Remove barriers for social justice

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Remove barriers for social justice

Monday, 20 February 2023 | Bandaru Dattatraya

Remove barriers for social justice

Social justice as enshrined in the constitution is the cornerstone of our political setup. We have done a lot but still have a long way to go

Social justice is at the core of our collective resolve and action to achieve wholesome growth by reaching the last mile and leaving no one behind! The 2023 World Day of Social Justice is suitably themed on ‘Overcoming Barriers and Unleashing Opportunities for Social Justice’ which is in sync with the global efforts to build an inclusive socio-economic and political order through fostering dialogue with all stakeholders, ensuring empowerment of all through inclusion. Though an integral part of human development and discourse since time immemorial, the need for social justice has been greatly felt in view of the economic and social crises of recent years!

There is near unanimity among experts that without taking care of the downtrodden with a multilateral set of actions and interventions to provide them with an inclusive ambiance, sustainable development is not possible. The challenge is not only to deliver and bring solutions to people’s daily problems but to empower them holistically. For this, we need to address a multitude of problems such as poverty, gender inequality, unemployment, human rights abuse, social protection to weaker sections of society, and adopting a fulsome inclusive approach without any discrimination.

As we talk of social justice, I am tempted to refer to some of the prominent observations made by the renowned Hindu monk Swami Vivekananda who strongly felt that the real cause of India’s backwardness was the neglect and exploitation of the masses who produced the wealth of the land and the subjugation of women. “So long as the millions live in hunger and ignorance, I hold every man a traitor who, having been educated at their expense, pays not the least heed to them.” Our Puranas and philosophies teach us many valuable things about human relations and justice. They teach us that there is divinity in every human being. However, in practice, we give better treatment to our pets than those who belong to the lower strata of society. We still hear of painful incidents of untouchability where people are not allowed to enter temples.

Many social reformers like Shri Adi Shankaracharya, Sri Ramanujacharya, Shri Basaveshwar, Shri Aurobindo Ghosh, Rajaram Mohan Roy, Maharshi Dayanand Saraswati, Mahatma Gandhi, and Shri Veeresalingam Pantulu dedicated their lives for the upliftment of the downtrodden. They succeeded to a great extent but not fully. Social justice is linked to social equality and poverty eradication. In our country, SCs, STs, and OBCs have faced a lot of inequalities in the past decades. It is a fact that they do not get proper education, employment, and health facilities. There is no dearth of merit among them. The first and foremost example is the life of Dr. BR Ambedkar. Dr. Ambedkar hailed from a very humble background but he studied with great persistence and received three doctorates from three of the best universities in the world. The Constitution he wrote has proved a milestone in our endeavors for empowerment through inclusion.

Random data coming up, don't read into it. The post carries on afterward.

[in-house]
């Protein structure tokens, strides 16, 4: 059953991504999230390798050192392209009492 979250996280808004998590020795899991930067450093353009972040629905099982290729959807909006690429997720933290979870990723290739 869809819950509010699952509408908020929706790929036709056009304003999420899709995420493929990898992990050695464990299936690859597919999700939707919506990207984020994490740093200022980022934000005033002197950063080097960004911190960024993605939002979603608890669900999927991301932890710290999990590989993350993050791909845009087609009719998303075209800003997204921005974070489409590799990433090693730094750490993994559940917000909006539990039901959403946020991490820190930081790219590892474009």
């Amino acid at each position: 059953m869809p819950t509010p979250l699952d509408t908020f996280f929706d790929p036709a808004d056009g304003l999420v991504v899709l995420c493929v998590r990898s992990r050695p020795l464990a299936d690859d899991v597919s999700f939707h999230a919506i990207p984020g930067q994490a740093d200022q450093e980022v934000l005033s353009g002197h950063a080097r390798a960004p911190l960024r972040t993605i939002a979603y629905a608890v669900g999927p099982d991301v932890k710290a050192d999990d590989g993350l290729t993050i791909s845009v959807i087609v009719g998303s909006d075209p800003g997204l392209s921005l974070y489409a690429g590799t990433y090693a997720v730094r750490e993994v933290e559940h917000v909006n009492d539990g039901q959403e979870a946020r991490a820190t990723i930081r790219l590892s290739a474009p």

I am glad to share that social justice is one of the cornerstones of the Government of India under the dynamic leadership of Prime Minister Shri Narendra Modi ji. Seven priorities of the Union Budget – Saptarishi – consist of inclusive development, reaching the last mile, infrastructure and investment, unleashing the potential, green growth, youth power, and the financial sector.

The Central government will recruit 38,800 teachers and support staff for the 740 Eklavya Model Residential Schools, serving 3.5 lakh tribal students over the next three years. The development of more than 14,500 schools across the country as PM SHRI Schools will nurture holistic and well-rounded individuals equipped with key 21st-century skills. Providing quality education to rural children through model schools will enhance their chances of growing equally with the rest of society. The Central government is taking steps to modernize model schools across the country to match the standards of Central Vidyalayas.

 Similarly, 157 new nursing colleges are to be established in co-location with the existing 157 medical colleges established since 2014. The outlay for the PM Awas Yojana is being enhanced by 66 percent to over Rs 79,000 crore. A one-time new small savings scheme-Mahila Samman Savings Certificate - has been announced in the Union Budget 2023-24, which will offer a deposit facility of up to Rs 2 lakh in the name of women or girls for the tenure of 2 years up to March 2025 at a fixed interest rate of 7.5 percent.

As India marches ahead to lead the world in ensuring cultural, social, and economic resilience for shared prosperity, we need to work harder to build a better social order. Efforts should also be made to ensure due representation of SCs, STs, OBCs,  in jobs in different fields.

The idea of the last mile development encompasses the well-being of all sections of society – culturally, socially, educationally, and politically. It is true that all five fingers cannot be equal but we have to ensure that they are equally powerful and respected by all. No social group can be discriminated against on the basis of their caste, religion, and affluence. Efforts should be initiated to make the poor richer by giving them the best facilities and opportunities.

(The writer is the Governor of Haryana. The views expressed are personal)

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